NEW YORK (CNN/Money) - U.S. manufacturing activity accelerated in March, the nation's purchasing managers said Thursday, beating Wall Street forecasts for a slight decline.
The Institute for Supply Management (ISM) said its index of manufacturing activity rose to 62.5 last month from 61.4 in February. Economists, on average, expected an ISM index of 59.5, according to Briefing.com.
A reading above 50 indicates expansion in manufacturing, and the index has been at or above that level since May 2003. The index has been above 60, a very strong number, since November.
"The manufacturing sector had another good month in March as the PMI has now been above the 60 percent mark for five consecutive months," Norbert Ore, chairman of the ISM's survey committee, said in a release. "Both new orders and production remain strong and have significant momentum going into the second quarter."
The report helped lift U.S. stock prices in early trading, while Treasury bond prices fell.
The ISM's new orders component slipped a bit in March, to 65.7 from 66.4, but that was about the only area of weakness.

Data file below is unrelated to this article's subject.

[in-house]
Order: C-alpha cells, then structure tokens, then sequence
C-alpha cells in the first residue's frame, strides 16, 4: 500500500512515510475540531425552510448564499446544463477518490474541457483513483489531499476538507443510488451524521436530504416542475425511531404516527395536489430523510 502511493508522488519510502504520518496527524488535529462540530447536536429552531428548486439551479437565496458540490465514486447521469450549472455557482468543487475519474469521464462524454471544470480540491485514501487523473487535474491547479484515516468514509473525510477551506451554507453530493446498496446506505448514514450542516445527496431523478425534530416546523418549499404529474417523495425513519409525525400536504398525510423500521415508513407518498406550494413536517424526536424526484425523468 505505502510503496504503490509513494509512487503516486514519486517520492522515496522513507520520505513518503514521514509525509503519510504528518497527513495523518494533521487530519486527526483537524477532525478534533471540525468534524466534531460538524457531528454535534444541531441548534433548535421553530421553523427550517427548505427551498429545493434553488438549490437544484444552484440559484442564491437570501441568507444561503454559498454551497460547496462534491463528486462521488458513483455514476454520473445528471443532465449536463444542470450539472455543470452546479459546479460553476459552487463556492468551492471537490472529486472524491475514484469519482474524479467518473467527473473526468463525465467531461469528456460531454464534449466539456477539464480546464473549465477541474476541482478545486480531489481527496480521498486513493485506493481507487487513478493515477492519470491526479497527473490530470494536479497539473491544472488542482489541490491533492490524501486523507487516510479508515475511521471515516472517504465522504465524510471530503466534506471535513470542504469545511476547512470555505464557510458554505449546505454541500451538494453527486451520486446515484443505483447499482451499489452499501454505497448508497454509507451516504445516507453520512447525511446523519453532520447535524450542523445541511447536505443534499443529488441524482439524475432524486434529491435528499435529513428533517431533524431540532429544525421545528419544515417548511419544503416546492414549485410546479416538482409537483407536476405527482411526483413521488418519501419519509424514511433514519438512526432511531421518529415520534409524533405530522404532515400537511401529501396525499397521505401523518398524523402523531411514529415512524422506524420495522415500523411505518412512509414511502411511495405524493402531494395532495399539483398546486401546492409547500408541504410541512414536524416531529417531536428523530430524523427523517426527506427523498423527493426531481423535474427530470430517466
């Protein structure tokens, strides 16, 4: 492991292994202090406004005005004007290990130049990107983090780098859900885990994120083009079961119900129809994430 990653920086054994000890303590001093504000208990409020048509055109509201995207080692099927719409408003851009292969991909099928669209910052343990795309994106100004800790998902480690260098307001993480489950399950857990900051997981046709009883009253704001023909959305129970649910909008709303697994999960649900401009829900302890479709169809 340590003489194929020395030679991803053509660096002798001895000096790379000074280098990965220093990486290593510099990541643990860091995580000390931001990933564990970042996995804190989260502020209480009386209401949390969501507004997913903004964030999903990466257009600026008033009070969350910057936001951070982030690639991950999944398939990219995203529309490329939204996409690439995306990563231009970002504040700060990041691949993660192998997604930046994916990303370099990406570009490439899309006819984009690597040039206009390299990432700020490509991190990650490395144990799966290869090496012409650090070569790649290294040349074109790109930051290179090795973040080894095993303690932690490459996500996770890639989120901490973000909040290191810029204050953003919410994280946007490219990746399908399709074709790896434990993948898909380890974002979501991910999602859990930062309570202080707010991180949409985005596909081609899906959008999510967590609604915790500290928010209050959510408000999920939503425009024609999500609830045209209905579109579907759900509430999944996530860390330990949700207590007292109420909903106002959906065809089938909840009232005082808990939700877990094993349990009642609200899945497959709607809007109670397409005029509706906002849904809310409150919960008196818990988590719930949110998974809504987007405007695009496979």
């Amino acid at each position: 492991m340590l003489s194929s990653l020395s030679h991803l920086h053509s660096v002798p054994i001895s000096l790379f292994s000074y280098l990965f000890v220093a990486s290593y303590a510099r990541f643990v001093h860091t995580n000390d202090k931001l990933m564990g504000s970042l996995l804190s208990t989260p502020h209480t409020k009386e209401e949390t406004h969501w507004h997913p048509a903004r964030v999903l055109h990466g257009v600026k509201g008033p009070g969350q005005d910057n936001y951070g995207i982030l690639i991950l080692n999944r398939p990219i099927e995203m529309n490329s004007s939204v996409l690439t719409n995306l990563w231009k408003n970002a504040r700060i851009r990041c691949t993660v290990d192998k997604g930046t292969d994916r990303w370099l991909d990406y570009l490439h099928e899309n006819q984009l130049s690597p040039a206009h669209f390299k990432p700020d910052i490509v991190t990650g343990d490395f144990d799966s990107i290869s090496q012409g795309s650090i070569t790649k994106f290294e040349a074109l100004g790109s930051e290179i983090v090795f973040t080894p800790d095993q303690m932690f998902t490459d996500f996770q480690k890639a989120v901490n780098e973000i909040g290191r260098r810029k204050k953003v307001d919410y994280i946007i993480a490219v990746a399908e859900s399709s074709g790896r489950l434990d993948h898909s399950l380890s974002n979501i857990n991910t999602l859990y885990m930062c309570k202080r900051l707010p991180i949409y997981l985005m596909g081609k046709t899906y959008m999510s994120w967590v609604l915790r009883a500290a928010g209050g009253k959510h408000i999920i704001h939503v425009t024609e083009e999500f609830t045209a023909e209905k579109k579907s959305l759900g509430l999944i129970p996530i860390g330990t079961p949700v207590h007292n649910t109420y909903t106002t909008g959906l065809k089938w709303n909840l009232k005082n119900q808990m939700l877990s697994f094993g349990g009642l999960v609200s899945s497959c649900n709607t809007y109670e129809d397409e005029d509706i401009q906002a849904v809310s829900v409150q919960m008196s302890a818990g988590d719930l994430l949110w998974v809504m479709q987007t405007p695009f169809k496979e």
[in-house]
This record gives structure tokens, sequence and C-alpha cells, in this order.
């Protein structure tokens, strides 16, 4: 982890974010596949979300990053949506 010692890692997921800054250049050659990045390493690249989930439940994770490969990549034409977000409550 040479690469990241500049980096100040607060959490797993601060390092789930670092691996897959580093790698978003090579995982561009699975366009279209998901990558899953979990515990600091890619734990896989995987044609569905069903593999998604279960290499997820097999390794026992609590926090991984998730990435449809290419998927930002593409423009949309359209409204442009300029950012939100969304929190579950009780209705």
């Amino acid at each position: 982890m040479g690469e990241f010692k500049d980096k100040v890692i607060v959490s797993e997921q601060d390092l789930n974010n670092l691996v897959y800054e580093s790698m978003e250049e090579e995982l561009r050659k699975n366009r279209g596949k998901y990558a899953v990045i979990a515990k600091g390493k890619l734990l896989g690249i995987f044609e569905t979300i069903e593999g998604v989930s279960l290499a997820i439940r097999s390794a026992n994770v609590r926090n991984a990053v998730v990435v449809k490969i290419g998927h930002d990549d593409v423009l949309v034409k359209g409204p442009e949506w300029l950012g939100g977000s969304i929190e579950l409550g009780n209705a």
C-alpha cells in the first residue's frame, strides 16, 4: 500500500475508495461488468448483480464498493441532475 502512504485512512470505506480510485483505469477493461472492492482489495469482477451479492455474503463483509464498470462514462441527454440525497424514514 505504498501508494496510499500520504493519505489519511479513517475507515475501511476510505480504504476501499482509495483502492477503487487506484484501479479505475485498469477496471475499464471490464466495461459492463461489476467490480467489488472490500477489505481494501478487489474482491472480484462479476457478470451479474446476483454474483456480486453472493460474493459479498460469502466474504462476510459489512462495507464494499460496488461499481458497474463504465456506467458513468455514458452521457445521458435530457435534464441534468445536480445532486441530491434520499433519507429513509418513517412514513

The production index rose to 65.5 from 63.9, the supplier delivery index jumped to 67.9 from 62.1 -- indicating slower delivery times, a sign of increased activity -- and the backlog of orders index rose to 63.5 from 62.
The employment index edged up to 57 from 56.3 in February, a hopeful sign for future manufacturing employment.
The Labor Department is due to release its figures for March unemployment and payroll growth on Friday. Economists, on average, expect unemployment to hold steady at 5.6 percent and think 123,000 new jobs were added in the month, according to Briefing.com.
Though the gain in the ISM employment index could cause some economists and traders to raise their expectations for manufacturing payrolls in March, the index contradicts reports from closely watched manufacturing regions, including Chicago, the mid-Atlantic states and New York, which showed a slight decline in employment in March, along with a drop in overall factory activity.